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Colorado now has two memorials dedicated to mass shootings

The Aurora theater shooting memorial, dedicated Friday evening, is the second memorial dedicated to a mass shooting in Colorado. The first is the Columbine Memorial.

AURORA — At the time, it was one of the deadliest shootings in modern U.S. history … but in the just six years since, the Aurora theater shooting is no longer in the top 10.

But, for the hundreds of then-strangers bound together by a tragedy inside of an Aurora movie theater during the early morning hours of July 20, 2012, it remains a defining event … and it’s one they want to community to never forget.

It has taken years, but on Friday, the 7/20 Memorial outside the Aurora Municipal Center has finally been dedicated. This community garden is filled with 83 cranes in honor of the 70 people injured and 13 killed (one of them, an unborn child) in the senseless attack.

“There’s heart in every single inch of this piece,” said Heather Dearman, the vice chair of the 7/20 Memorial Foundation. Her cousin Ashley Moser was paralyzed in the shooting. Moser’s unborn child and 6-year-old daughter Veronica Moser-Sullivan were killed that night.

The memorial is meant as a place for meditation and reflection for the countless people affected by the shooting … as well as a place meant to resonate with people for years to come.

“Somebody might be sad, or having a tragedy in their own life in any kind of way, no matter how small, and if they would just come to the garden and walk through it, it’s a place to process that,” Dearman said.

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Kaylan Bailey went to the theater with her cousin Jamison, his girlfriend Ashley Moser and Veronica Moser-Sullivan. She said she was glad they’re honoring Ashley’s unborn child in the memorial … and that the six years since she went to see the midnight showing of “The Dark Knight Rises” have brought some sense of healing.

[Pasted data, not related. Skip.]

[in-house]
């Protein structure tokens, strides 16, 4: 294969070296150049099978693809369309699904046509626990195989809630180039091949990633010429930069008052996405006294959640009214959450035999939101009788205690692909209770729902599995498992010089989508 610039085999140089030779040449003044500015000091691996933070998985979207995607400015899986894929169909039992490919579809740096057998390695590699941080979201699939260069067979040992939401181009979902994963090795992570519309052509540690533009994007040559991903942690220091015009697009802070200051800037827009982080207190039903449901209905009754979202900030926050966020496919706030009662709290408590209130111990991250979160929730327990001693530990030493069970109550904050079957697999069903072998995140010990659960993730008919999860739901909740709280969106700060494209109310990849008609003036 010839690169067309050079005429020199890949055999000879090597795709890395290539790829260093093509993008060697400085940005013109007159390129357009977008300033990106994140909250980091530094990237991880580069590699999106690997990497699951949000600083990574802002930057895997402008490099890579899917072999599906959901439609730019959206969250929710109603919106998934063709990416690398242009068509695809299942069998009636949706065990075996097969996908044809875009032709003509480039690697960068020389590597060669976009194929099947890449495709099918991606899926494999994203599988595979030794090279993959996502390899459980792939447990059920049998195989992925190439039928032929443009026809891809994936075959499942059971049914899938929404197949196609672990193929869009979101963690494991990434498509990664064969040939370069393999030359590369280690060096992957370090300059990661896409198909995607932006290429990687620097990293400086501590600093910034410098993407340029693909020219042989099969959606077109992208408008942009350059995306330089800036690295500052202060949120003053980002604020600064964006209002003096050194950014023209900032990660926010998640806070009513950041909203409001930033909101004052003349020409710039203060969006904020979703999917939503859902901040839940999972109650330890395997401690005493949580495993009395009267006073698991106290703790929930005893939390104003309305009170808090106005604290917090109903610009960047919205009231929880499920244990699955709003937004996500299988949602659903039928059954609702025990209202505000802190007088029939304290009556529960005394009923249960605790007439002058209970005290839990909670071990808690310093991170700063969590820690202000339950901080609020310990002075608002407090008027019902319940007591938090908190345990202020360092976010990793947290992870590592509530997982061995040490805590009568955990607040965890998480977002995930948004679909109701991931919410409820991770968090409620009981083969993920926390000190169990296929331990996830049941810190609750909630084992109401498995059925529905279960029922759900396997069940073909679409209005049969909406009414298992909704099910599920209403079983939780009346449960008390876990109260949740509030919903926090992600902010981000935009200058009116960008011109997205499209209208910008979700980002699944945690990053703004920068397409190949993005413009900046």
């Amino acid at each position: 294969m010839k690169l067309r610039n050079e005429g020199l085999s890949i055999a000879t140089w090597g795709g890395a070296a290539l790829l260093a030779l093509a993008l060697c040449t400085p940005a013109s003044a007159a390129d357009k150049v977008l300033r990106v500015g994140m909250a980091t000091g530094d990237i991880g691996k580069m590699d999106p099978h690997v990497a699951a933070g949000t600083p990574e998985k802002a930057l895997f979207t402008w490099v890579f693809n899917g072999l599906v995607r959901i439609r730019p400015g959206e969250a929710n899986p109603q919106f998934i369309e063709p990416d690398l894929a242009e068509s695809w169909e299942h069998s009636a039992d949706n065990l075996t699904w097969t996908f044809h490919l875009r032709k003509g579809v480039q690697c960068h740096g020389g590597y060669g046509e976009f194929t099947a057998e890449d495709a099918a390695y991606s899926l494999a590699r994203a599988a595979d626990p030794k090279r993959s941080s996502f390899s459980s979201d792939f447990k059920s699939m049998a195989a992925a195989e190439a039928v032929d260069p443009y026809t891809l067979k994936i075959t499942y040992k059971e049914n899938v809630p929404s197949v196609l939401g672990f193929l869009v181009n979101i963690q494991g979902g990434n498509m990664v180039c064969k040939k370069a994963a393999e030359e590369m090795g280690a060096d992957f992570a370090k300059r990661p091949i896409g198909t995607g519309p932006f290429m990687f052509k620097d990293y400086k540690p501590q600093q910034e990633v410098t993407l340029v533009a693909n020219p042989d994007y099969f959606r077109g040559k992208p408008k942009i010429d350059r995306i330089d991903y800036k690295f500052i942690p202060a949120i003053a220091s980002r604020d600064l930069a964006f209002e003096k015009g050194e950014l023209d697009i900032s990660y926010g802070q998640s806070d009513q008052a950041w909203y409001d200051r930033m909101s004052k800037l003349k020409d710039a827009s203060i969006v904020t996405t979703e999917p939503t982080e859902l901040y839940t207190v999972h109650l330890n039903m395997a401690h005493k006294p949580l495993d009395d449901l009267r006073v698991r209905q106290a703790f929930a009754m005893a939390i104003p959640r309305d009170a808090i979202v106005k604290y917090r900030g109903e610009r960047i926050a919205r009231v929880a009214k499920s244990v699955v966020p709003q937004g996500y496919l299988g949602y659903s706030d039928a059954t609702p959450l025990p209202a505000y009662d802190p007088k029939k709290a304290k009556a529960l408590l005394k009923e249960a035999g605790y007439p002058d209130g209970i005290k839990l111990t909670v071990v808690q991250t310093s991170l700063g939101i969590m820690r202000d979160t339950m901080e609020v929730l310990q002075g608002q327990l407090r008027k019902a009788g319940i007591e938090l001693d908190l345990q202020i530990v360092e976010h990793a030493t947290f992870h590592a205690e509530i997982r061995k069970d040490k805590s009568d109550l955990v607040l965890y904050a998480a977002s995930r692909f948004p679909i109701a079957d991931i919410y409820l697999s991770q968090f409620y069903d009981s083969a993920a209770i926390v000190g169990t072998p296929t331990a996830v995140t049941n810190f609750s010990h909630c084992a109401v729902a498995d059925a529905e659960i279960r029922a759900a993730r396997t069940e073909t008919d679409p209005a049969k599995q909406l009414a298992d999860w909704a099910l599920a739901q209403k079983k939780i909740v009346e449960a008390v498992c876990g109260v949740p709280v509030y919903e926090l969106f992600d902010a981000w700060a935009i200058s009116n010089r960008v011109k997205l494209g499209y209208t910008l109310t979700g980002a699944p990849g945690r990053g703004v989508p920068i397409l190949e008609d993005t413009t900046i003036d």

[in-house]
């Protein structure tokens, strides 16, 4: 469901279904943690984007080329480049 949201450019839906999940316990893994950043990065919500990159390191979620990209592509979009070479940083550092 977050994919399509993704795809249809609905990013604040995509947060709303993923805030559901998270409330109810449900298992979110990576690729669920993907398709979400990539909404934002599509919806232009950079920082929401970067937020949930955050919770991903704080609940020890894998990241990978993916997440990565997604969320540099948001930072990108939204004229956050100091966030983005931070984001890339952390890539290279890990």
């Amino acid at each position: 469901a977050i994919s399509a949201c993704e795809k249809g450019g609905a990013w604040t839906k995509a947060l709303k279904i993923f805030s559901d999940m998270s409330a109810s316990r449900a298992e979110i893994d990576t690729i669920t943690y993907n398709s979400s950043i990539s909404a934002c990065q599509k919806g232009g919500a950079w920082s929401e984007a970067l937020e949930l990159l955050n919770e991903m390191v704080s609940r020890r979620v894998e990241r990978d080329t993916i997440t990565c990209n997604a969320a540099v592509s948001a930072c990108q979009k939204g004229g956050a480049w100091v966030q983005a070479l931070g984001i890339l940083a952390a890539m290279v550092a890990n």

“Until now, I could only talk about the pain I felt, and that’s how I felt for the past five years,” Bailey said. “I’m feeling the transition from pain to acceptance.”

The memorial is called “Ascentiate.” Sculptor Douwe Blumberg’s design was inspired by the 1,000 cranes sent to the victims of the Aurora theater shooting by a community in O’Fallon, Missouri.

“This is universal,” Blumberg said. “When something like this happens, it happens to humanity, and I’m part of humanity. I can feel for it.”

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Blumberg’s grandfather was killed in a German concentration camp, and he said he grew up with stories of mass horror and loss.

“Something beautiful rising out of the grotesque,” Blumberg said. “To me, that’s a symbol of victory for the community, victory for the survivors, resiliency.”

The 7/20 Memorial Foundation was created by the city of Aurora after the shooting. The families of survivors and victims came together a year later.

In addition to gathering donations and selecting an artist for the memorial, the foundation has also lent support to others who have gone through the unthinkable.

After 10 people were killed in shooting at Santa Fe High School in Texas in May, they sent a wreath of paper cranes.

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The Capital Gazette newsroom also received a wreath after five people were killed there last month.

Sadly, the Aurora theater shooting memorial isn’t the only remembrance of a mass shooting in Colorado.

The Columbine Memorial is also a haunting reminder of a senseless act of violence that will forever scar the community. Thirteen people were killed and 24 were wounded in the April 20, 1999 shooting.

The Columbine Memorial was dedicated and opened to the public on Sept. 21, 2007.

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Members of the Rebels Project, which is made up of Columbine survivors, will also at the theater shooting memorial dedication on Friday.

The first responders who ran into the theater while everyone else was running out were also at the memorial garden at 6:30 p.m. for the dedication.

“Something beautiful rising out of the grotesque,” Blumberg said. “To me, that’s a symbol of victory for the community, victory for the survivors, resiliency.”

Learn more about the 7/20 Memorial and the foundation here: https://bit.ly/2NrhH9E

A TIMELINE OF THE MEMORIAL'S CONSTRUCTION

Early August 2012: With help from Columbine survivors, the city of Aurora forms a committee to start the 7/20 foundation.

July 2013: The families of multiple victims join the foundation at the one-year anniversary of the shooting.

July 2015 to July 2016: Following the Aurora theater shooting trial, multiple fundraisers garner $100,000 for the memorial. This included a lemonade stand fundraiser that raised $8,000 and help from four of the jurors who convicted the shooter.

July 2017 to May 2017: The Memorial Foundation puts a call out for artists, and goes through 151 applications.

June 2017 to August 2017: Douwe Blumberg is chosen as the artist.

September 2017 to July 2018: Blumberg sculpts the 83 cranes at his home in Kentucky. The city of Aurora, meanwhile, works on landscaping the garden outside of the Municipal Center.

July 27, 2018: The memorial is officially dedicated.

Information and photos courtesy Heather Dearman.